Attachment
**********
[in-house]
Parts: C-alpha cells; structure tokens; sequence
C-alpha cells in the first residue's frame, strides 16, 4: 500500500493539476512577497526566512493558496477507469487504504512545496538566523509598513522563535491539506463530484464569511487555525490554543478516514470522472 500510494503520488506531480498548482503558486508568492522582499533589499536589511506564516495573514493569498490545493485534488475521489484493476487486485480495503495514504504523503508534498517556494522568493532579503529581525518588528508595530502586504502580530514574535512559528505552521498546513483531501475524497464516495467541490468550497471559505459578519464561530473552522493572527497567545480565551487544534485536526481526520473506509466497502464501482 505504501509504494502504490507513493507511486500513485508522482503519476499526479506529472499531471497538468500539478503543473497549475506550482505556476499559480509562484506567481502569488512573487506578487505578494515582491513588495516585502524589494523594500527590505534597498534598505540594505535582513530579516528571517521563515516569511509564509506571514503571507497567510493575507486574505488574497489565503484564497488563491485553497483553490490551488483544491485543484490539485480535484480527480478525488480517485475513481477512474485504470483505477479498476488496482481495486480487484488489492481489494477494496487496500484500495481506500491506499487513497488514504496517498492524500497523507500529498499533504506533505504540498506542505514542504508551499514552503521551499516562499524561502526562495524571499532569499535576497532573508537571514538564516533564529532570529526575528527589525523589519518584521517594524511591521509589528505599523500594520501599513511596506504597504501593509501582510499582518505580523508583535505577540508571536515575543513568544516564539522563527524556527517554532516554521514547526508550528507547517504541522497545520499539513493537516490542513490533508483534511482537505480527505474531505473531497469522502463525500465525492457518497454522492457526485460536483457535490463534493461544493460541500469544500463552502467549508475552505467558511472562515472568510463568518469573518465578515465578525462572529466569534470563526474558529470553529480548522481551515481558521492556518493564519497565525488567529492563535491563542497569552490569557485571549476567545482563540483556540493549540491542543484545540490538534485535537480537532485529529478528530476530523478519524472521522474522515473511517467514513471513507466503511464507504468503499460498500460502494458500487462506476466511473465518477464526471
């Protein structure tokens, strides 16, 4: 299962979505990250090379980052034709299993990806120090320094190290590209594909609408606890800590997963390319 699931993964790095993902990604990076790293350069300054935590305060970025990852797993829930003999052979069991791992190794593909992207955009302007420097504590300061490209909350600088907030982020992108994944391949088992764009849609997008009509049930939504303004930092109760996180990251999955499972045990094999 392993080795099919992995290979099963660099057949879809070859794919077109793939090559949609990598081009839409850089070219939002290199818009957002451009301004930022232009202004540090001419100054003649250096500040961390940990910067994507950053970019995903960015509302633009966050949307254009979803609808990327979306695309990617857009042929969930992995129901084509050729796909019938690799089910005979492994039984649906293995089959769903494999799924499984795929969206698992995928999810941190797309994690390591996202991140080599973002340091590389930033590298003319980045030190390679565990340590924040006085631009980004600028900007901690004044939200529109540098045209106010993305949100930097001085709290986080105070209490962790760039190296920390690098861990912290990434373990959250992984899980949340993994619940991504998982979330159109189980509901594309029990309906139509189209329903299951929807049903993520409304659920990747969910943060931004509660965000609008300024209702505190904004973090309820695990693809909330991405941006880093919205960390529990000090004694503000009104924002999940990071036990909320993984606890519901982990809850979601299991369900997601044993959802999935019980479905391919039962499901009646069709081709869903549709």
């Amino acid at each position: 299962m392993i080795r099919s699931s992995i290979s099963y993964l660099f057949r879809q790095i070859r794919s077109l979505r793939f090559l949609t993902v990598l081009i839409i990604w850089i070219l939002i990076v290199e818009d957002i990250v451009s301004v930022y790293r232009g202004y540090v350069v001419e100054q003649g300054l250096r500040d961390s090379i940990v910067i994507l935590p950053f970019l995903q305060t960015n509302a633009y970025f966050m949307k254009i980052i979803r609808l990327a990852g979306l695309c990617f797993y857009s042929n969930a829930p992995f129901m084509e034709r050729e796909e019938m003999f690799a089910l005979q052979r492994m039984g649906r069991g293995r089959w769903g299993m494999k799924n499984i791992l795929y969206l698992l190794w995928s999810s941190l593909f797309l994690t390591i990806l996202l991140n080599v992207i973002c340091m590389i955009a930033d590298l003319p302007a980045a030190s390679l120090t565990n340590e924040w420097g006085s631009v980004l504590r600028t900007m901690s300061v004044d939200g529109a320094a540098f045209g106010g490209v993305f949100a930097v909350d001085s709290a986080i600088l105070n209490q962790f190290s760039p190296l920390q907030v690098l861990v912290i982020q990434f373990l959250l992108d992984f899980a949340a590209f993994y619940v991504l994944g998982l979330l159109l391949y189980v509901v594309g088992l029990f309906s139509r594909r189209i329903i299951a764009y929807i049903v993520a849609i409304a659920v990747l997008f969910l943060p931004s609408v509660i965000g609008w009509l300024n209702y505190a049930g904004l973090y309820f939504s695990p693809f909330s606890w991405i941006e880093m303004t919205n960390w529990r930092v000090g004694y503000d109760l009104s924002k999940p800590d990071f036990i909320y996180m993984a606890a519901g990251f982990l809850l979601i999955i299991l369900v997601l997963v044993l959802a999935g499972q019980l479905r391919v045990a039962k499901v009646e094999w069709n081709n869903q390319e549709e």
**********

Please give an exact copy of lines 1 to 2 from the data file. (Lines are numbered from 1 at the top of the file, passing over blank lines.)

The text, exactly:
[in-house]
Parts: C-alpha cells; structure tokens; sequence